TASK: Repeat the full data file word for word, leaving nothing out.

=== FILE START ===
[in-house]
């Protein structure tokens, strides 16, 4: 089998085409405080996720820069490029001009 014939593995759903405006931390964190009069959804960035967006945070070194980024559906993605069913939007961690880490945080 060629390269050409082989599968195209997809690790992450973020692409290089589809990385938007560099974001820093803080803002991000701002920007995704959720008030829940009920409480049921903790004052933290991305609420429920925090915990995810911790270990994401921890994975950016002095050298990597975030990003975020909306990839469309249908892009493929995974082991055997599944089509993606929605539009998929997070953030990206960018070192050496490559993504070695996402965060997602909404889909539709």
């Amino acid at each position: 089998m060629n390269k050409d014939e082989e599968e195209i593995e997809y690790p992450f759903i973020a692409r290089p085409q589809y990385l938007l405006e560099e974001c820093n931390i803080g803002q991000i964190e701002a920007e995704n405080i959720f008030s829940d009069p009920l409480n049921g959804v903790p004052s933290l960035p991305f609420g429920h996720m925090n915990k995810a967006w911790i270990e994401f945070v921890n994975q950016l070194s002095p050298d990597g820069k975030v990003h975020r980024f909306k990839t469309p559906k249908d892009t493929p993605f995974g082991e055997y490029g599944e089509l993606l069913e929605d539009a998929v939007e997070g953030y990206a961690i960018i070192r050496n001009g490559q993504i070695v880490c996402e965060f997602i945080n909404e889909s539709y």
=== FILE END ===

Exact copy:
[in-house]
């Protein structure tokens, strides 16, 4: 089998085409405080996720820069490029001009 014939593995759903405006931390964190009069959804960035967006945070070194980024559906993605069913939007961690880490945080 060629390269050409082989599968195209997809690790992450973020692409290089589809990385938007560099974001820093803080803002991000701002920007995704959720008030829940009920409480049921903790004052933290991305609420429920925090915990995810911790270990994401921890994975950016002095050298990597975030990003975020909306990839469309249908892009493929995974082991055997599944089509993606929605539009998929997070953030990206960018070192050496490559993504070695996402965060997602909404889909539709």
């Amino acid at each position: 089998m060629n390269k050409d014939e082989e599968e195209i593995e997809y690790p992450f759903i973020a692409r290089p085409q589809y990385l938007l405006e560099e974001c820093n931390i803080g803002q991000i964190e701002a920007e995704n405080i959720f008030s829940d009069p009920l409480n049921g959804v903790p004052s933290l960035p991305f609420g429920h996720m925090n915990k995810a967006w911790i270990e994401f945070v921890n994975q950016l070194s002095p050298d990597g820069k975030v990003h975020r980024f909306k990839t469309p559906k249908d892009t493929p993605f995974g082991e055997y490029g599944e089509l993606l069913e929605d539009a998929v939007e997070g953030y990206a961690i960018i070192r050496n001009g490559q993504i070695v880490c996402e965060f997602i945080n909404e889909s539709y």